Women Engineers Do Exist

Greg Wheeler
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During the past few years, there has been a concerted effort to get more girls interested in engineering jobs and other careers involving technology, science, and mathematics. One way to increase interest in engineering is to share the accomplishments of female engineers with students who have not yet decided which careers they will pursue. Although engineering is still considered a male-dominated field, there are female engineers making great strides in the industry.

The importance of educating people about female engineers became apparent when LinkedIn recently removed advertisements placed by a company that links employers with skilled Web engineers. When the company's chief operating officer asked why the ads had been removed, a LinkedIn representative said the site's members complained about the images the company used. One of the advertisements featured an attractive woman who is actually a skilled Web engineer. In a blog post, the advertiser's COO said LinkedIn users found it impossible the woman in the ad could possibly be an engineer, and LinkedIn made the problem worse by agreeing and removing the ads.

Despite some of the challenges faced by women in engineering, there are many female engineers breaking new ground in the field. Marissa Mayer, the chief executive officer of Yahoo!, was Google's first female engineer. She worked on important projects such as Google Maps, Google News, and Google Images. The director of engineering at Box is Kimber Lockhart, who was responsible for leading the redesign of Box's user interface. Marianna Tessel is in charge of a large engineering team at VMWare, where she is the vice president of engineering. In her role, she supervises more than 200 people.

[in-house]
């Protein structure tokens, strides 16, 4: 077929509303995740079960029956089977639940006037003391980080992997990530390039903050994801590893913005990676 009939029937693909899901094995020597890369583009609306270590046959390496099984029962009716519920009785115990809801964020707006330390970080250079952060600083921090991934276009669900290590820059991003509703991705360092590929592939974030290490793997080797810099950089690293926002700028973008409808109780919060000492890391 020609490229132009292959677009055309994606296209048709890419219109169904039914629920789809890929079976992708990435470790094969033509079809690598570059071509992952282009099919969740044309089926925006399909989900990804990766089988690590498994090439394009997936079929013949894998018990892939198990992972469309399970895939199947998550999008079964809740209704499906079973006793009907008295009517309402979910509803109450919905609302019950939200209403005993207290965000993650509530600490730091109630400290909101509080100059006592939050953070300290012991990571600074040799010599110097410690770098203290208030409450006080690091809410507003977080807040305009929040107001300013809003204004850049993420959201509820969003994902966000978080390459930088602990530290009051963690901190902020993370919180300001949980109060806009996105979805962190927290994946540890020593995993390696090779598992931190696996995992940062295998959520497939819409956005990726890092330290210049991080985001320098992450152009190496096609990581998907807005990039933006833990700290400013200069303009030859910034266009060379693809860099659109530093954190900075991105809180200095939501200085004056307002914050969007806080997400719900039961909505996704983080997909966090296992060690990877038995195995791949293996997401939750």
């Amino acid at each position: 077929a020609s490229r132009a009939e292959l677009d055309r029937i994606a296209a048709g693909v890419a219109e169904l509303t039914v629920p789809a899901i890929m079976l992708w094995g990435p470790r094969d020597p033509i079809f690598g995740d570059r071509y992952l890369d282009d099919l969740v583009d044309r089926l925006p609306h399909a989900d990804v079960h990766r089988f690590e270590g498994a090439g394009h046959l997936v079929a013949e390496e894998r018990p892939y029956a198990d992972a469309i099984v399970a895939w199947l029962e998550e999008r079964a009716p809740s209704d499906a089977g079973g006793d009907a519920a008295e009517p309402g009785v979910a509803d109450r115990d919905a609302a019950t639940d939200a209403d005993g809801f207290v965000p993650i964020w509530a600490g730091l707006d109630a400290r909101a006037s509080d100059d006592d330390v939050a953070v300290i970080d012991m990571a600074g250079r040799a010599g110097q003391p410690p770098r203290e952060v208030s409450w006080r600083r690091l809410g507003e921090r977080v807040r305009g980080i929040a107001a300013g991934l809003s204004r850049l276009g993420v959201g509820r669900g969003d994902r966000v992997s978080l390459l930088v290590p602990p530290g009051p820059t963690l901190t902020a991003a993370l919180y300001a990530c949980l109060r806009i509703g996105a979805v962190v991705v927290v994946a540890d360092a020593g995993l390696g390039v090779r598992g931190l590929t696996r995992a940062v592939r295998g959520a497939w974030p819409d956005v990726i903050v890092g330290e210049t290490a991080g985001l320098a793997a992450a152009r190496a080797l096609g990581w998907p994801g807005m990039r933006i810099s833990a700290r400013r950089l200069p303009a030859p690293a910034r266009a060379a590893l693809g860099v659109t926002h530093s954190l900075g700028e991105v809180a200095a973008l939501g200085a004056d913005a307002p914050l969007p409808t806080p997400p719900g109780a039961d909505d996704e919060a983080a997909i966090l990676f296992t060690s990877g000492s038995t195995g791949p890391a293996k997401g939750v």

Jen Fitzpatrick, who is now the vice president of engineering for Google's geo and local efforts, joined the company in 1999. She got her start by working to improve the quality of the results returned by Google's fledgling search engine. Pinterest employs two female engineers, making it a good potential employer for women interested in STEM careers. The lead application engineer is Cynthia Maxwell, who has experience working for the National Aeronautics and Space Administration. She also spent several years working for Apple. Tracy Chou is a software engineer at Pinterest. After completing internships at Google and Facebook, Chou joined Pinterest in late 2011. SurveyMonkey and Bitly also employ female engineers.

Today's female engineers are paving the way for young women who have an interest in technology, engineering, and science. If you want to increase interest in engineering jobs and other STEM careers, it is important for students to understand the contributions these engineers have made to society. Showing students it is possible for female engineers to succeed despite the difficulty of breaking into a male-dominated field could give young girls the confidence they need to pursue high-tech careers in engineering and other fields.

(Photo courtesy of imagerymajestic / freedigitalphotos.net)


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